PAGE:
Kylie Davis and Tanja M Jones

Elite Agent - - CONTENTS -

AT A TIME WHEN PROP­ERTY prices are at record lev­els and home own­er­ship val­ues are fol­lowed as closely as foot­ball scores, CoreLogic in col­lab­o­ra­tion with TMJ Coach­ing set out to gain a deeper un­der­stand­ing of whether real es­tate agen­cies were sim­ply rid­ing the wave of growth, or em­brac­ing the real change needed to make their busi­nesses stronger for leaner times and dis­in­ter­me­di­ated mar­kets. The re­sult­ing data shows that there is plenty of work to do.

REAL ES­TATE has typ­i­cally been a self-made in­dus­try, with low fi­nan­cial and ed­u­ca­tional bar­ri­ers to en­try and dom­i­nated by big, street-smart per­son­al­i­ties who have pulled them­selves up by their boot­straps to make them­selves suc­cess­ful. But re­search shows a new breed of busi­ness-ed­u­cated and man­age­ri­ally savvy real es­tate agents are start­ing to make their mark. Th­ese new agents run tighter ships that are more prof­itable, have bet­ter em­ployee en­gage­ment and are more trans­par­ent around process and client man­age­ment.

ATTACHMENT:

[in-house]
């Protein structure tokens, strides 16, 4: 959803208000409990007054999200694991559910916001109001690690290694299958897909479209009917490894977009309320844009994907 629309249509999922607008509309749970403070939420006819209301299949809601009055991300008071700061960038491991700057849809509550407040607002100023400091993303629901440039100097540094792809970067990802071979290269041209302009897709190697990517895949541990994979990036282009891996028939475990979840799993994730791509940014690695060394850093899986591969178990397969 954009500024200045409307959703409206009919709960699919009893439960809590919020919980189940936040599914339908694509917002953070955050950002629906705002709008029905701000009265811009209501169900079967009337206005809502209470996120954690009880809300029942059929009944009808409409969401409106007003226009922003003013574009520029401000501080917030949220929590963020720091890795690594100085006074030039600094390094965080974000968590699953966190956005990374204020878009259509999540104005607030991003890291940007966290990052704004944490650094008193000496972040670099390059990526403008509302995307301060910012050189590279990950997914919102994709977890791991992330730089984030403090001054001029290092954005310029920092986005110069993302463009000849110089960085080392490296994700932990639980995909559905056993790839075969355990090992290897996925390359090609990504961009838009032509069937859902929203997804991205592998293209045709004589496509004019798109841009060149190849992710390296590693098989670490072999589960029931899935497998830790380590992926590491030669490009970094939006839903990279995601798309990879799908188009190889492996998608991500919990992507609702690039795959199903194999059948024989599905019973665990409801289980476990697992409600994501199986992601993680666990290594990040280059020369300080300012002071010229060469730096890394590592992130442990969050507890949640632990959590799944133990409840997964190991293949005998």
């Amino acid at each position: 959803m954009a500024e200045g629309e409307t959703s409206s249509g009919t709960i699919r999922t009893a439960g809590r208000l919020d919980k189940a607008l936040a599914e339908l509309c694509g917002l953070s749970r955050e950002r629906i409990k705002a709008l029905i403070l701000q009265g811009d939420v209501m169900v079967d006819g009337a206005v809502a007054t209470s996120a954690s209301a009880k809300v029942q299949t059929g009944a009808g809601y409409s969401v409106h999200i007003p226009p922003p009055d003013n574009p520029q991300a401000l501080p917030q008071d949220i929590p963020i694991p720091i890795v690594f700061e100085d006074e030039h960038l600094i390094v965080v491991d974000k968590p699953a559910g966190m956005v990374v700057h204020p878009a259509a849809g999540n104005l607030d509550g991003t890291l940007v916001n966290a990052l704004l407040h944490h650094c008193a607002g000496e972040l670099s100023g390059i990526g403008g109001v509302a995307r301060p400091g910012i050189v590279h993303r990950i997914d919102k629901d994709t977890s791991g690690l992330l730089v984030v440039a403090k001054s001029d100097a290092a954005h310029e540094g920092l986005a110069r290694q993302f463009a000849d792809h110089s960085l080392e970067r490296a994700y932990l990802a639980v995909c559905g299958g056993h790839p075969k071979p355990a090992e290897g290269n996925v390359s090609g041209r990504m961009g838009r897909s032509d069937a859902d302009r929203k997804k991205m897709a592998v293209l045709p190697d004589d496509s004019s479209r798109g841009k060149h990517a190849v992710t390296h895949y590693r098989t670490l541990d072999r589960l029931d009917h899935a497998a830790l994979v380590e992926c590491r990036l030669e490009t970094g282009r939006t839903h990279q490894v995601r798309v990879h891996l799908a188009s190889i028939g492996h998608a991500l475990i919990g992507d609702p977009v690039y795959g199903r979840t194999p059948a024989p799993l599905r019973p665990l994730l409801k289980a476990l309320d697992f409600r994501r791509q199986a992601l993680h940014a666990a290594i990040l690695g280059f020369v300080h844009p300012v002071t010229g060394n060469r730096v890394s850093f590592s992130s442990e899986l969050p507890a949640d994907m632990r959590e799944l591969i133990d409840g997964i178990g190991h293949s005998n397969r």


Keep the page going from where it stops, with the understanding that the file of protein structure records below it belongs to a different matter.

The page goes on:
The re­search iden­ti­fied: • Two-thirds (66%) of real es­tate agents iden­tify the qual­ity of lead­er­ship within their or­gan­i­sa­tion as good (45%) or ex­cel­lent (21%) com­pared with 12 per cent who say it is poor or non-ex­is­tent. • Nearly 40 per cent of all those sur­veyed – and 31 per cent of prin­ci­pals – have re­ceived no for­mal busi­ness train­ing at all. • In fact, 82 per cent of prin­ci­pals feel qual­i­fied to lead their busi­ness but are keen to learn more, while five per cent feel com­pletely un­qual­i­fied. • The higher the ed­u­ca­tion lev­els, the greater the like­li­hood of fi­nan­cial suc­cess – 47 per cent of busi­nesses ex­pe­ri­enc­ing neg­a­tive growth and 44 per cent of those ex­pe­ri­enc­ing flat growth had no for­mal busi­ness train­ing. • Co­er­cive lead­er­ship styles are the least likely to achieve re­sults – 17 per cent of those sur­veyed whose busi­nesses were ex­pe­ri­enc­ing neg­a­tive growth de­scribed their boss as ‘just do as I say’, com­pared with just six per cent of those who were ex­pe­ri­enc­ing growth above 10 per cent.